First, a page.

MINNEAPOLIS — The city of Minneapolis claims its latest crime-fighting plan is working. Leaders touted new numbers Monday to show “Operation Endeavor” is making progress in the fight against violence, but said the work is far from over.
Operation Endeavor is a partnership between about a dozen local state and federal agencies. Some include the Hennepin County Attorney’s Office, the United States Attorney’s Office, the Hennepin County Sheriff’s Office, the Minnesota Bureau of Criminal Apprehension (BCA), the Minnesota State Patrol, the U.S. Drug Enforcement Agency, the Federal Bureau of Investigation, the U.S. Bureau of Alcohol, Tobacco, Firearms & Explosives, and others.
Safety leaders said they use three factors to determine where to send officers; reports of shootings, people hurt by gunfire, and carjackings. They said the numbers in all those areas are down from this time last year, with gun-related calls down 30%, shooting victims down 29% and carjackings down 65%.
The operation is the first initiative led by the newly formed Office of Community Safety. Commissioner Cedric Alexander said the operation uses data to best deploy resources across the city on any given day.
“There is no particular part of the city that is being over treated. Everybody is receiving the same level of resources as we move them around the city and we’ve been very intentional about that,” Alexander said.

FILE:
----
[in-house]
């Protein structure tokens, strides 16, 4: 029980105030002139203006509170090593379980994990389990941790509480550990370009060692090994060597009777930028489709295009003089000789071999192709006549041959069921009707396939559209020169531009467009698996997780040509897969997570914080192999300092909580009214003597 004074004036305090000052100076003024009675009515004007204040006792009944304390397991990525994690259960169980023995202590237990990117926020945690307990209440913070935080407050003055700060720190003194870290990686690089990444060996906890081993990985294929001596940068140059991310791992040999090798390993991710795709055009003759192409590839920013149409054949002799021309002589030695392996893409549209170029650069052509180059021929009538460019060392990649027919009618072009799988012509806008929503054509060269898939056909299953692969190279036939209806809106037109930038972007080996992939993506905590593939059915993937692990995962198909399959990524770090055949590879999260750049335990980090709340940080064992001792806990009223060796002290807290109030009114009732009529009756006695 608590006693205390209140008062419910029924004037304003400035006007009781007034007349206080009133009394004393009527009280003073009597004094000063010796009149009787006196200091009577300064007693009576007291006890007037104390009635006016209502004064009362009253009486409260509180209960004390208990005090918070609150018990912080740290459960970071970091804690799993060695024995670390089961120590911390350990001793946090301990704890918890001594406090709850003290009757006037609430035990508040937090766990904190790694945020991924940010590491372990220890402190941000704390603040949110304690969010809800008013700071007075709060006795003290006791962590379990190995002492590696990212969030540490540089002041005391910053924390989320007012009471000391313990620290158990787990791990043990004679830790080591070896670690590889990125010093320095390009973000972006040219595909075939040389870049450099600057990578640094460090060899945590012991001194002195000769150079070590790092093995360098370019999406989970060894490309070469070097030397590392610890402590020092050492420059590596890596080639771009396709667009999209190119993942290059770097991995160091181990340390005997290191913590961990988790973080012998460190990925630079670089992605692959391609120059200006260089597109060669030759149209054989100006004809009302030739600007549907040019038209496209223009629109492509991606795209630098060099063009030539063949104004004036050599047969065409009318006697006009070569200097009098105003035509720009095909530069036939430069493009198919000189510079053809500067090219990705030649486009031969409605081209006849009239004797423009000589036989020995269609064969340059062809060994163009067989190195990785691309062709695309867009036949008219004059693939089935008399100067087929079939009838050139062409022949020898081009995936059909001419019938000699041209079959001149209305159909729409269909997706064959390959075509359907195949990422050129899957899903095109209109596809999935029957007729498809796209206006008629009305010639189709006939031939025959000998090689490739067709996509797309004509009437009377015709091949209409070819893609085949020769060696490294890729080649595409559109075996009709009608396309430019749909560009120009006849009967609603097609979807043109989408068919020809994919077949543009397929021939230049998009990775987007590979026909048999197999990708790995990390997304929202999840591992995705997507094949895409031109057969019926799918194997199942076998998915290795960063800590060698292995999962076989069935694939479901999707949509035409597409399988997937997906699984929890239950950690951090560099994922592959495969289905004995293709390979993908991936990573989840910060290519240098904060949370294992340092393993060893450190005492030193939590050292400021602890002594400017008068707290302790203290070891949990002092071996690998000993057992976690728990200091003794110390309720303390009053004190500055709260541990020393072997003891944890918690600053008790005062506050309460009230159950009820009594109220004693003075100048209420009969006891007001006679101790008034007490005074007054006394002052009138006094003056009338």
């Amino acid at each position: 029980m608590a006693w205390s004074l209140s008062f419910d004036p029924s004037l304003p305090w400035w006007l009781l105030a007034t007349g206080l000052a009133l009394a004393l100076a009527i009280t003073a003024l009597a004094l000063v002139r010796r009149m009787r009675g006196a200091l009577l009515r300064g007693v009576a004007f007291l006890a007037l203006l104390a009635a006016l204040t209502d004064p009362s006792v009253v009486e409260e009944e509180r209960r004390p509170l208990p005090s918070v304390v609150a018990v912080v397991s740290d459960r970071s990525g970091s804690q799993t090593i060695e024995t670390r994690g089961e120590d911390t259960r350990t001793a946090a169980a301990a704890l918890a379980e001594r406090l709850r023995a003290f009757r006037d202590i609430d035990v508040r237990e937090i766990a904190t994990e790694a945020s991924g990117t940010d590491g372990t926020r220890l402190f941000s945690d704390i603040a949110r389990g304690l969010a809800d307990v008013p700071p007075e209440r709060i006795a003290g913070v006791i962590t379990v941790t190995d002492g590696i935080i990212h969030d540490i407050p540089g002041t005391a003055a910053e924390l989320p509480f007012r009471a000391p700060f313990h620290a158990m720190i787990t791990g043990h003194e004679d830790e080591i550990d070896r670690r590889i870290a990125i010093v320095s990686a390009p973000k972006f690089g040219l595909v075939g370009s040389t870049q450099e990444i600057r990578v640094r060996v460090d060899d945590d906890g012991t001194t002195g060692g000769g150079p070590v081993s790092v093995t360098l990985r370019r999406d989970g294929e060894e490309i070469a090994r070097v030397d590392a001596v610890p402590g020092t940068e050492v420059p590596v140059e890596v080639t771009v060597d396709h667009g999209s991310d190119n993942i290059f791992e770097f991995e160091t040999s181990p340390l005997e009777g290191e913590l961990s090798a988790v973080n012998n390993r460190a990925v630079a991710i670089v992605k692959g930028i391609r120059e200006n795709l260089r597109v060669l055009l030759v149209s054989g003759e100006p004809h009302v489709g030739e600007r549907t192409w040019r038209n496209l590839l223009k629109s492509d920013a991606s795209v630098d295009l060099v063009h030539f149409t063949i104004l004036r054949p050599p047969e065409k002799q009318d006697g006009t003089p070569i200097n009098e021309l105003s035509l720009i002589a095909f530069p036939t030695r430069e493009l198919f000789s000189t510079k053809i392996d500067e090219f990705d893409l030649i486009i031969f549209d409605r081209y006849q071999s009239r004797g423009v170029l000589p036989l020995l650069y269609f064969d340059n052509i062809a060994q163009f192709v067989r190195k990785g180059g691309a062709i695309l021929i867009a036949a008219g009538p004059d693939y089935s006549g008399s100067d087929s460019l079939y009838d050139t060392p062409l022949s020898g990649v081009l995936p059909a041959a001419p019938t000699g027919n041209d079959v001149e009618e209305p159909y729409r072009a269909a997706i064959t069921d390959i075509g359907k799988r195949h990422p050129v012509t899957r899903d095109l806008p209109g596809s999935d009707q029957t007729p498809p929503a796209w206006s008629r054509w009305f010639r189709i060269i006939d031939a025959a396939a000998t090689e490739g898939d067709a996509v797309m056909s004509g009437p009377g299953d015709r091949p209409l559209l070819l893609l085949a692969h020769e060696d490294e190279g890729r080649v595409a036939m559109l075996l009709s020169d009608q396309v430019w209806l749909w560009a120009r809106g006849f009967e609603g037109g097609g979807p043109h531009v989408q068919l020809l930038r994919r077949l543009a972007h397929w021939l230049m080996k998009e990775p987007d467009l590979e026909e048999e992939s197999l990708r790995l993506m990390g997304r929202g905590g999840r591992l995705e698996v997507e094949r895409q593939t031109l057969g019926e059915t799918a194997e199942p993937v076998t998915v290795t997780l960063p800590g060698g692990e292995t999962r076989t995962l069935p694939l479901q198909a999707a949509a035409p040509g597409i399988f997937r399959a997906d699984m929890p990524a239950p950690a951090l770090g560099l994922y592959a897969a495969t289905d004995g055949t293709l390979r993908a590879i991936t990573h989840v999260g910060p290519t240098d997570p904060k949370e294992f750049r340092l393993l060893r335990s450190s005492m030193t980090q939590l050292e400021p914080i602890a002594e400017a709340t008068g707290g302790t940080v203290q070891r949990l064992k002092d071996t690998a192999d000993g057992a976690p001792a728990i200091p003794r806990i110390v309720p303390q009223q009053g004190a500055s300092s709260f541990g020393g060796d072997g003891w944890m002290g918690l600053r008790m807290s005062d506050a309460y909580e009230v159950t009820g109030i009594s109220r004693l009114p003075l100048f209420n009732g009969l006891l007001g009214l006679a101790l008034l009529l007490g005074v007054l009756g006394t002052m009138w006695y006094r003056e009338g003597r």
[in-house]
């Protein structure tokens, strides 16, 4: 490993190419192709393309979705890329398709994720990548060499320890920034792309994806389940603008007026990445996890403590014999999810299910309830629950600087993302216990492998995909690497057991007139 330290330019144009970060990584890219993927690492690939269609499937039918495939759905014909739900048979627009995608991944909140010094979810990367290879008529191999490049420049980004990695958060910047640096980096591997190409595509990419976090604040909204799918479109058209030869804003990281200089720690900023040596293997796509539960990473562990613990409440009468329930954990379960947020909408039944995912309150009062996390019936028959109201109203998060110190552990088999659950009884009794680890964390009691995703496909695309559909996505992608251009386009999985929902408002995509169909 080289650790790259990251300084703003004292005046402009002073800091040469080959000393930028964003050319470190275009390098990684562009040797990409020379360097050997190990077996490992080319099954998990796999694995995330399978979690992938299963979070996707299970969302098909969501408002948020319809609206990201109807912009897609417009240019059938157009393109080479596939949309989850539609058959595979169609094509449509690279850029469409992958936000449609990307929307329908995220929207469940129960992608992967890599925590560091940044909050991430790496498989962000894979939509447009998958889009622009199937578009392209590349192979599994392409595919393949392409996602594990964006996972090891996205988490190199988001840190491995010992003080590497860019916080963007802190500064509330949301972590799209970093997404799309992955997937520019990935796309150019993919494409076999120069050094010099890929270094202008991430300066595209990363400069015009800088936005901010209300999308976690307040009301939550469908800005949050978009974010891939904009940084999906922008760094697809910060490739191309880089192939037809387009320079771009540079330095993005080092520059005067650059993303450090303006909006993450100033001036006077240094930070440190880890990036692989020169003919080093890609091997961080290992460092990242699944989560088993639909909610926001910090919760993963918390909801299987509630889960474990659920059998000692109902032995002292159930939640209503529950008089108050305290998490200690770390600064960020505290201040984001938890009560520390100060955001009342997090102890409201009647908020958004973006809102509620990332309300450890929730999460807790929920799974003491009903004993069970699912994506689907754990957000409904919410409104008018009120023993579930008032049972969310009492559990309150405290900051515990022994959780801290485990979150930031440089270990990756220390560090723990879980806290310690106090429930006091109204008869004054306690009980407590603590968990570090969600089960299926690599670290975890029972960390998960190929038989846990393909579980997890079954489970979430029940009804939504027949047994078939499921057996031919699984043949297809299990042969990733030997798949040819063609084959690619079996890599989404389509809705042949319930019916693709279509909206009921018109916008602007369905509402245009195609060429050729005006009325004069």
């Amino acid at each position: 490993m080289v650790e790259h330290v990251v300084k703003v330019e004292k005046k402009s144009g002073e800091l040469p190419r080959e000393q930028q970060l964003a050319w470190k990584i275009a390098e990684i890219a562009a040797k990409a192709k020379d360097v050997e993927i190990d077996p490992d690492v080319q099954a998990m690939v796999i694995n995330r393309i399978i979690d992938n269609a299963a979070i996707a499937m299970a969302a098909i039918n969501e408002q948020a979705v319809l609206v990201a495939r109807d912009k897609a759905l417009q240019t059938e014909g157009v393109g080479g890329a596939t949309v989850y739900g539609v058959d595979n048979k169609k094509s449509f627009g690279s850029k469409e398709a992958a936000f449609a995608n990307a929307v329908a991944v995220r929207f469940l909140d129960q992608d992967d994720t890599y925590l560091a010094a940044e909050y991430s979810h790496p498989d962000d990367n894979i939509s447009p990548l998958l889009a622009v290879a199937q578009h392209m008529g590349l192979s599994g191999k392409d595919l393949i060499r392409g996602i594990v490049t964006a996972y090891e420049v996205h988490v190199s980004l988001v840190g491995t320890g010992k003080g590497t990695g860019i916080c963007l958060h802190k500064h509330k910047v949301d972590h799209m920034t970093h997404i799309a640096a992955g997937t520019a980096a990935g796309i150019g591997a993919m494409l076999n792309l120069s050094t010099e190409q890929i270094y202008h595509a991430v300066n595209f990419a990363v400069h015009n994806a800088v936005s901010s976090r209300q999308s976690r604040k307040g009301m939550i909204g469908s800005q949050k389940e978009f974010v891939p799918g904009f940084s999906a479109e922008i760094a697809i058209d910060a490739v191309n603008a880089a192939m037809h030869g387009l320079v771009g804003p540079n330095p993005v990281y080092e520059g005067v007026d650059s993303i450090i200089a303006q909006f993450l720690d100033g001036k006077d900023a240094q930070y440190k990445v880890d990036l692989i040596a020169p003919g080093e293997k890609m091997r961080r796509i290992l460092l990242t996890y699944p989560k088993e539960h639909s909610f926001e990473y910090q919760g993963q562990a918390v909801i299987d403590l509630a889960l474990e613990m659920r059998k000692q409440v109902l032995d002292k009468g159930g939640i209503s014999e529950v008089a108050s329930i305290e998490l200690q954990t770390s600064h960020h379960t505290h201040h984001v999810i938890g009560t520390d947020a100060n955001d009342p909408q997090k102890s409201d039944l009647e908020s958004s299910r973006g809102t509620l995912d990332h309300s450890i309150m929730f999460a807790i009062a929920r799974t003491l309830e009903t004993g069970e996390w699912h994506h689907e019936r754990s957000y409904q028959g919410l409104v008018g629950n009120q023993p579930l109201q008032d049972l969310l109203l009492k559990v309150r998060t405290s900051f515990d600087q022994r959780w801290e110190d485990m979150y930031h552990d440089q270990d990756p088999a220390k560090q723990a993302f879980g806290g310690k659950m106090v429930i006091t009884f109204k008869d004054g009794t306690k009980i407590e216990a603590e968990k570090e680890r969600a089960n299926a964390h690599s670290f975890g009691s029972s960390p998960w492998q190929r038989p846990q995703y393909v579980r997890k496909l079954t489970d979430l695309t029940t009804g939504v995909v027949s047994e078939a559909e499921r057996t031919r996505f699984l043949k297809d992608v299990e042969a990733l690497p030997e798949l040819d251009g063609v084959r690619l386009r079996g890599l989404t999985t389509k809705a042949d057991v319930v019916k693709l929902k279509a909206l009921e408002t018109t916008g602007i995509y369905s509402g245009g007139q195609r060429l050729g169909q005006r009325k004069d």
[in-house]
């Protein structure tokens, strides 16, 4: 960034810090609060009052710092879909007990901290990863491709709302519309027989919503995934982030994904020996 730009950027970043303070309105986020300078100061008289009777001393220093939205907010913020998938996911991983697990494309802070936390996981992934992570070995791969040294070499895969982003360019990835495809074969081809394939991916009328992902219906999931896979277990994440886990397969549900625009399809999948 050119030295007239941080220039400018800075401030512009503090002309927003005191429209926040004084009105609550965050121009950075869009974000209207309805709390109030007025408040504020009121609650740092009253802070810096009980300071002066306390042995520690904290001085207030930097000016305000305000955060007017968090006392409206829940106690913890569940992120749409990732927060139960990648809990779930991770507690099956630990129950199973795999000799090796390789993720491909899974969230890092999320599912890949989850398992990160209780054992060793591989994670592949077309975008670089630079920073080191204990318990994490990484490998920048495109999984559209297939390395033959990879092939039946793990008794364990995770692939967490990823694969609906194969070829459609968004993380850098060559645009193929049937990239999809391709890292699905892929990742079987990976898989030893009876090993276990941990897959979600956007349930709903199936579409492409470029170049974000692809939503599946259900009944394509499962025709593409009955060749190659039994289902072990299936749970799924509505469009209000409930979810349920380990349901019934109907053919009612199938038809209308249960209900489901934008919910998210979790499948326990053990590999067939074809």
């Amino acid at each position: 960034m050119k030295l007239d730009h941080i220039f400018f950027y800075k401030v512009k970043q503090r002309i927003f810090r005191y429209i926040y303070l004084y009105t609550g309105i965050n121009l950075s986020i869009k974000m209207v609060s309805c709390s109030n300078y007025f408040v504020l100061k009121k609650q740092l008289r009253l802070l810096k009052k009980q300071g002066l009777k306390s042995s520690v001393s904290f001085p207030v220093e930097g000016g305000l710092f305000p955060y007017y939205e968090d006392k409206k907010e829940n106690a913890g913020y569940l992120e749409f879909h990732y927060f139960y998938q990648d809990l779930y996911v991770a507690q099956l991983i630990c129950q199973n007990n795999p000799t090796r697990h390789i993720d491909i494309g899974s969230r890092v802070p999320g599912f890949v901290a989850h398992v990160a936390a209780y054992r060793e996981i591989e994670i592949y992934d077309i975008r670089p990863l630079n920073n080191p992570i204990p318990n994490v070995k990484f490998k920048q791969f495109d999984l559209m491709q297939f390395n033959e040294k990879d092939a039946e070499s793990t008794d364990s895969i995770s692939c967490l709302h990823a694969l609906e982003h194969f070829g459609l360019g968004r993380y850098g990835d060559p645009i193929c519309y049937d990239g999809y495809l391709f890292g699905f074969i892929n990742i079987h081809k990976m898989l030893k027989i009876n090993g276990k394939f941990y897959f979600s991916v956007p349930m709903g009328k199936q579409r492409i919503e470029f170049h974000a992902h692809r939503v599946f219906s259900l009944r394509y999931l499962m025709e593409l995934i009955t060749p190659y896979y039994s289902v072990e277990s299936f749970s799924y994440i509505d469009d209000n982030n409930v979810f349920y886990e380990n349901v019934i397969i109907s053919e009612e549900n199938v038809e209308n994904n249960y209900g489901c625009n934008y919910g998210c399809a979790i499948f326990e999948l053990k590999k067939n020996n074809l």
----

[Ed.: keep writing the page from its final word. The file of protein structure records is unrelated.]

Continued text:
“What we can tell you based on the data you have before you is that operation endeavor is working,” Mayor Jacob Frey said.
A Hennepin County attorney is embedded with the operation, improving communication between agencies, County Attorney Mike Freedman said.
“What we find unfortunately is the same people commit the crime over and over again. Well we are starting to hone down on those folks, and project ‘Endeavor’ is helping bring resources there,” he said.
Of the 59 cases brought forward during the first 28 days of the operation, 46 people were charged. The operation also focuses on crime prevention with the help of various community groups working shifts in neighborhoods where it’s needed.
“We are going to continue to put our best foot forward and create the necessary synergy as we are always moving around to try to bring peace to the neighborhoods,” Rev. Jerry McAfee said.
They said they’ve stopped overdoses and given employment and housing resources to more than 100 people during the first month.
Law enforcement said it also confiscated large qualities of cash, guns and fentanyl pills.